Cafés and restaurants with terraces or rooftop gardens can now offer outdoor dining, under the second phase of a lockdown-lifting plan that should culminate in a full reopening of the economy on June 30th – if the health situation permits.
Museums, cinemas and theatres are also reopening after being closed for more than six months, during which they relied chiefly on state aid to remain afloat.
Across Paris, cafes and restaurants had in the last days prepared for the return by setting out outdoor dining areas and the first customers were already sipping their morning expressos.
The establishments have been closed since October 30, 2020, when France entered its second lockdown to beat the coronavirus.
“I already had three customers come drink their coffees. It feels good,” said Pascal who manages the Saint Jean brasserie in the Montmartre district.
“What a change from getting take-away coffee at the bakery!” enthused one of the customers, Cyril.
Keen to show themselves as ‘men of the people’ French politicians also decamped en masse to café terraces for an early morning coffee, croissant and a photo to tweet.
Nice tweet from the French finance minister, this is totally what daily life in France is like https://t.co/t82SUBo6vV
— Emma Pearson (@LocalFR_Emma) May 19, 2021
Two french ministers making the most of reopened cafés with… six croissants. That's the way we do it here. https://t.co/dc2kEDBXZv
— Stanley Pignal (@spignal) May 19, 2021
Paris is Paris again. Enfin!
French terrace cafes finally open after a 7-month pandemic closure.
No self-respecting politician is currently in an office.
Honestly, though, France needs it
— Sophie Pedder (@PedderSophie) May 19, 2021
— Jean-Baptiste Lemoyne (@JBLemoyne) May 19, 2021
Nous y sommes !
Terrasses, musées, cinémas, théâtres… Retrouvons ce qui fait notre art de vivre. Dans le respect des gestes barrières. pic.twitter.com/UXfOKur9D0
— Emmanuel Macron (@EmmanuelMacron) May 19, 2021
In the western city of Rennes, Patricia Marchand, the manager of the Cafe des Feuilles, said she had reservations even for aperitifs. “It feels good.
“There is a sense of euphoria in the city centre.”
But with the weather service forecasting showers across much of the country – possibly even snow in the Alps – and most venues allowed to use only half of their outdoor seating, some of the 40 percent of French restaurants that boast a terrace are expected to take a rain check on resuming operations
The night-time curfew -albeit pushed back two hours to 9pm – could also put a damper on the revelry, with dining limited to six people per table.
Stephanie Mathey, owner of three Paris bistros, told AFP she was treating this stage of the reopening as a dress rehearsal for the summer.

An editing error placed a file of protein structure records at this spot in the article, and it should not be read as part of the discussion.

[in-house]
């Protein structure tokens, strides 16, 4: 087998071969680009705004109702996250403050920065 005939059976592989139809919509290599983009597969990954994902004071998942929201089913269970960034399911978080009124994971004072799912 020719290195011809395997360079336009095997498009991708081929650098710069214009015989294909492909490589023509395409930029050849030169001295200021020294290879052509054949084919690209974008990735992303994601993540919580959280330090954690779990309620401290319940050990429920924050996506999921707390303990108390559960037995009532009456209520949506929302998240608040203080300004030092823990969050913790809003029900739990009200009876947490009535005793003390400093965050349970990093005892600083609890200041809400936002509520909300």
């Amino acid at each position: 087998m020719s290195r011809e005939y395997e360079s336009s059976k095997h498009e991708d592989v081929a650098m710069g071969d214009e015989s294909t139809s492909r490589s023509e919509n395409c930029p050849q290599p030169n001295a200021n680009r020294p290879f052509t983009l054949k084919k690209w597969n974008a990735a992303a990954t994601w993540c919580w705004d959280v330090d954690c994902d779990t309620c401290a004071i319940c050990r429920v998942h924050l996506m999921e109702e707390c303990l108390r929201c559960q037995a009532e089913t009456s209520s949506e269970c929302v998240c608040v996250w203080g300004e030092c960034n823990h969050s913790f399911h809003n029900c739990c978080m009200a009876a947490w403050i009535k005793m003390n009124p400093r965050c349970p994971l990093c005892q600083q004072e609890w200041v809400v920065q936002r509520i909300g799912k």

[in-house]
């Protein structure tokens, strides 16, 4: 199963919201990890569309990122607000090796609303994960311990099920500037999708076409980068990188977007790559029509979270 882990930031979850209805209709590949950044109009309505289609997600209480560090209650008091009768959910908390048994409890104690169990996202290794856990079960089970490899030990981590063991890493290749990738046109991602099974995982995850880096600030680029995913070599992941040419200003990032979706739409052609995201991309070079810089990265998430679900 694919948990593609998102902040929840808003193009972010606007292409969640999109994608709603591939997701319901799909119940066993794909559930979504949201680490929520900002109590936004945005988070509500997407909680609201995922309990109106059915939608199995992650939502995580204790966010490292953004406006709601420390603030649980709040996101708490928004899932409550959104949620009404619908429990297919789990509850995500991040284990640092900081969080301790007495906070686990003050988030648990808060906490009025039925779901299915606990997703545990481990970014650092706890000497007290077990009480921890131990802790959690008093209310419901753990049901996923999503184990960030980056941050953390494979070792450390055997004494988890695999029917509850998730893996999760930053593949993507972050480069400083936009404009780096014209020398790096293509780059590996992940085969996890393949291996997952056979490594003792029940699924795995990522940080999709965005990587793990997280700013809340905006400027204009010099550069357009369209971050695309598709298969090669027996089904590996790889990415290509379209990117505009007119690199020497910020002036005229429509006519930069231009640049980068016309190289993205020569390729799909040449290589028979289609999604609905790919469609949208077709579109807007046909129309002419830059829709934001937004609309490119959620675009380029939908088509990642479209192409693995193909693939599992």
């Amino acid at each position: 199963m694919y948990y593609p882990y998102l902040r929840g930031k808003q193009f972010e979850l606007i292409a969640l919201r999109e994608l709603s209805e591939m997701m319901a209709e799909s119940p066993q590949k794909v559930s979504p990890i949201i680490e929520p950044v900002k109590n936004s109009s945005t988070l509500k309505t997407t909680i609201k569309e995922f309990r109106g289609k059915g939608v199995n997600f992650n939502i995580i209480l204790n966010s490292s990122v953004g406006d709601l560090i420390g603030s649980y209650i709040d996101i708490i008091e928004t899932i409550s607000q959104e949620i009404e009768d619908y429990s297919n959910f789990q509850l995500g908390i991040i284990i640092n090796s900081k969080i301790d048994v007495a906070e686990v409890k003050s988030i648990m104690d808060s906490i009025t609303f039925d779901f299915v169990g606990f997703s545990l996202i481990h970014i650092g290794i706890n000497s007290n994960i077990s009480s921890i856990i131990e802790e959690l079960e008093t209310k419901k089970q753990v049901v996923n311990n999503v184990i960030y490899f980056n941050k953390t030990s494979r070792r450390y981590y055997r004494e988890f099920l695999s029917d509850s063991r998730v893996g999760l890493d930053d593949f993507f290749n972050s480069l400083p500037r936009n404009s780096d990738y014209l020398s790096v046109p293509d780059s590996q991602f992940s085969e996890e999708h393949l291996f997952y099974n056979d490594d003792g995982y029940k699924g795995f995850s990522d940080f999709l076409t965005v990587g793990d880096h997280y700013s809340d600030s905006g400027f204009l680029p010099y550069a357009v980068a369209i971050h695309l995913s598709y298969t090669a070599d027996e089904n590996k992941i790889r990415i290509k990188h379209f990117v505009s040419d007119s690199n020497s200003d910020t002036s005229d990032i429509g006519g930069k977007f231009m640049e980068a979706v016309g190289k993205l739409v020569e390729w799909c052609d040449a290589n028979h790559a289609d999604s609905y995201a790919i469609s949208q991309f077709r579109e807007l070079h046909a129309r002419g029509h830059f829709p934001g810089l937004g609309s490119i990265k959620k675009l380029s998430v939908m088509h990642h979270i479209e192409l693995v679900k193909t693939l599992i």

“Like a diesel engine, we’ll be warming up slowly,” she told AFP.
On June 9th, restaurants will be allowed serve indoors, followed by a further easing of measures on June 30th when the curfew will be fully lifted.
Beyond having a coffee or glass of wine on a terrace, many people are also looking forward to seeing a film in a cinema or catching a play or an exhibition.
“We are glad to be able to welcome you again,” the Louvre museum, the world’s most visited, wrote on its website, where demand was brisk for tickets to a Renaissance sculpture show.
In a boost for the economy, non-essential businesses from toys to clothes shops closed since early April when a partial lockdown was ordered, can now reopen with social distancing rules.
The number of coronavirus patients in intensive care had fallen to 4,250 on Monday, down from around 6,000 a month ago.
And the number of cases per 100,000 people in a week has fallen to 142, down from 400 in early April.
Meanwhile, the government’s vaccination drive has accelerated, with over 20 million people receiving at least one shot.
Concert halls, stadiums and other cultural venues are allowed to fill 35 percent of their seats, with a limit of 800 people inside and 1,000 outside.
Cinemas, also shut for the last six months have a huge backlog of movies to show and some film buffs were already up and about to get their fix.
“I did not want to be late for the return,” said Cyril, 24, as he headed into a morning screening of the French comedy “Mandibules” saying he planned so see three films in a single day.
Despite the closures, France over the last half year endured less severe lockdowns than its neighbours – notably avoiding major school closures – in what was seen as a major gamble by President Emmanuel Macron.
Health Minister Olivier Véran told BFM television on Monday he expected the rule on wearing masks outside to be lifted “soon”.